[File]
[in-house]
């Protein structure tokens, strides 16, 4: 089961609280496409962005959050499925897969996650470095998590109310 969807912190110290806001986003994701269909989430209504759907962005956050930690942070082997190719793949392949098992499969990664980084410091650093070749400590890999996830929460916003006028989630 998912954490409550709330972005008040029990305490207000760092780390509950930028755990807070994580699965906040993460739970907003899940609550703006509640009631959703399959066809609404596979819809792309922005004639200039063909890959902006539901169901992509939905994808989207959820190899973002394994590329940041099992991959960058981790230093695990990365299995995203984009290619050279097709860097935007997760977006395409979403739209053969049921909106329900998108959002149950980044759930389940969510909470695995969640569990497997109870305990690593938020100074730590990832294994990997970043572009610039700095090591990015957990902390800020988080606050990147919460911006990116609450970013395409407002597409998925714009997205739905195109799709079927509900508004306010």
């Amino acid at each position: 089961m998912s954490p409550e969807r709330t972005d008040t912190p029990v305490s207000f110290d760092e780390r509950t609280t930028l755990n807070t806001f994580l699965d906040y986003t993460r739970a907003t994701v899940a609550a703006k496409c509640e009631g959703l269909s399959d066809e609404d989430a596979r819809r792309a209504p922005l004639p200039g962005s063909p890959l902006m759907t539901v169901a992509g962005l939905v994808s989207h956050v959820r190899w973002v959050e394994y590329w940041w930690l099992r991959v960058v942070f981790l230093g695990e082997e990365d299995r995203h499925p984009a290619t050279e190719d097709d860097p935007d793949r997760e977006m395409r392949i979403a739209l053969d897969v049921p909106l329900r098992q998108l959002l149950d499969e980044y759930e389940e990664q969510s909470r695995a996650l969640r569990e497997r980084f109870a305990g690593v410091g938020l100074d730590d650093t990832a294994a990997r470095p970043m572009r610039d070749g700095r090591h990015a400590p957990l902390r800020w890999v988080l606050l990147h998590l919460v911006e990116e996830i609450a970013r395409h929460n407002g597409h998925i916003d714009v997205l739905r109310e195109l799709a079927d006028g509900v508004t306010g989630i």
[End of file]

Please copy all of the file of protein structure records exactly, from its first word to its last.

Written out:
[in-house]
């Protein structure tokens, strides 16, 4: 089961609280496409962005959050499925897969996650470095998590109310 969807912190110290806001986003994701269909989430209504759907962005956050930690942070082997190719793949392949098992499969990664980084410091650093070749400590890999996830929460916003006028989630 998912954490409550709330972005008040029990305490207000760092780390509950930028755990807070994580699965906040993460739970907003899940609550703006509640009631959703399959066809609404596979819809792309922005004639200039063909890959902006539901169901992509939905994808989207959820190899973002394994590329940041099992991959960058981790230093695990990365299995995203984009290619050279097709860097935007997760977006395409979403739209053969049921909106329900998108959002149950980044759930389940969510909470695995969640569990497997109870305990690593938020100074730590990832294994990997970043572009610039700095090591990015957990902390800020988080606050990147919460911006990116609450970013395409407002597409998925714009997205739905195109799709079927509900508004306010």
């Amino acid at each position: 089961m998912s954490p409550e969807r709330t972005d008040t912190p029990v305490s207000f110290d760092e780390r509950t609280t930028l755990n807070t806001f994580l699965d906040y986003t993460r739970a907003t994701v899940a609550a703006k496409c509640e009631g959703l269909s399959d066809e609404d989430a596979r819809r792309a209504p922005l004639p200039g962005s063909p890959l902006m759907t539901v169901a992509g962005l939905v994808s989207h956050v959820r190899w973002v959050e394994y590329w940041w930690l099992r991959v960058v942070f981790l230093g695990e082997e990365d299995r995203h499925p984009a290619t050279e190719d097709d860097p935007d793949r997760e977006m395409r392949i979403a739209l053969d897969v049921p909106l329900r098992q998108l959002l149950d499969e980044y759930e389940e990664q969510s909470r695995a996650l969640r569990e497997r980084f109870a305990g690593v410091g938020l100074d730590d650093t990832a294994a990997r470095p970043m572009r610039d070749g700095r090591h990015a400590p957990l902390r800020w890999v988080l606050l990147h998590l919460v911006e990116e996830i609450a970013r395409h929460n407002g597409h998925i916003d714009v997205l739905r109310e195109l799709a079927d006028g509900v508004t306010g989630i």